At the outset the Norwegian naval pilots wanted a monoplane design for their new naval aircraft, but due to the RNoNAS demanding the new plane to have a maximum wingspan of 15.4 m, to allow it to fit into the existing hangars, a biplane structure became necessary.[1]

The first aircraft, F.300, made its first flight on 29 September 1931.[1] The M.F. 11s were equipped with the British-designed Armstrong Siddeley Panther II radial engine, the first 14 of which were made in the United Kingdom. From 1934 license manufacturing of the Armstrong Siddeley Panther II began in Norway at Marinens Minevesen in Horten, with F.314 being the first aircraft equipped with a Norwegian-made engine. As the handmade Norwegian power plants were installed they soon proved to be of superior quality to the machine manufactured originals.[6] The same engine was also produced for the Norwegian Army Air Service aircraft.[1] A total of 17 Panther IIs were made in Norway, seven for Navy and ten for Army aircraft. The licence production ended in 1938 as import engines became freely available at a low cost after the Panther II was abandoned by the UK armed forces as it could no longer be used to propel the increasingly powerful British aircraft.[6]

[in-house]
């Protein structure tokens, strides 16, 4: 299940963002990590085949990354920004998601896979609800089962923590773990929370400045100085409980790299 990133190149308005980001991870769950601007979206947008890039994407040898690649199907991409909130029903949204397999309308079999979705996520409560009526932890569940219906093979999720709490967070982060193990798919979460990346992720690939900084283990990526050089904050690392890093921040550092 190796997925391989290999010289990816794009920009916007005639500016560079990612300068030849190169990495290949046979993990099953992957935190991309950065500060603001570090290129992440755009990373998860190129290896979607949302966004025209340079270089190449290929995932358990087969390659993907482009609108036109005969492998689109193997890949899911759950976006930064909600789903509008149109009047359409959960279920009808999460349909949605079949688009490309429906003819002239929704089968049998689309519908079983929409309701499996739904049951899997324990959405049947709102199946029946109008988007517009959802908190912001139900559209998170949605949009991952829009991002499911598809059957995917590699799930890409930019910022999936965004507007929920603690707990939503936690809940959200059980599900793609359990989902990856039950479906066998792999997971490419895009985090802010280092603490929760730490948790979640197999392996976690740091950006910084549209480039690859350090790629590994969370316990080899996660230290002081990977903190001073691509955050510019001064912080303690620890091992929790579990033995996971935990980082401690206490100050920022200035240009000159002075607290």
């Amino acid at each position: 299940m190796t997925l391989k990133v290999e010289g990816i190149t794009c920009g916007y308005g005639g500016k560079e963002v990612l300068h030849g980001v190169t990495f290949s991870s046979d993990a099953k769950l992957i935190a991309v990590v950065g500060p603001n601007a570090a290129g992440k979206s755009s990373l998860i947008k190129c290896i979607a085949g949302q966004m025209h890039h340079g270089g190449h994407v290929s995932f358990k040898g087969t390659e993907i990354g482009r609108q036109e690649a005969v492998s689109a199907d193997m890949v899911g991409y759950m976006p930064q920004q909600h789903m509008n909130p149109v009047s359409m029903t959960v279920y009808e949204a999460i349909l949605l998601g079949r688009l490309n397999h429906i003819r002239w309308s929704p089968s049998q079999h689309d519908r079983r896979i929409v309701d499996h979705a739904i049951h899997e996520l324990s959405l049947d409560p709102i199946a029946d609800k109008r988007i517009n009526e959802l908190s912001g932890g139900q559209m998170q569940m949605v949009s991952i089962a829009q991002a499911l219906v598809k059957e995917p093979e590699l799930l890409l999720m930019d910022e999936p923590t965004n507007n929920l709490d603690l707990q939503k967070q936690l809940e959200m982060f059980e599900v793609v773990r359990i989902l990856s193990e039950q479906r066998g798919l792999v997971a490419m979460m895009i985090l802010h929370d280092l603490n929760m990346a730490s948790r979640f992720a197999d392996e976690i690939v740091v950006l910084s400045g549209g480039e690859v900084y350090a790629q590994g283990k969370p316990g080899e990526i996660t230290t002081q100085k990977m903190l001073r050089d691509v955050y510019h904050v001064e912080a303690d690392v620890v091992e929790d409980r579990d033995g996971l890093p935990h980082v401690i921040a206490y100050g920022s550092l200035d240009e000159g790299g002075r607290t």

The M.F. 11 in Norwegian service

Pre-war service

The M.F. 11 entered service with the RNoNAS in 1932 and was used for numerous tasks along the coast of Norway and in Norwegian territorial waters.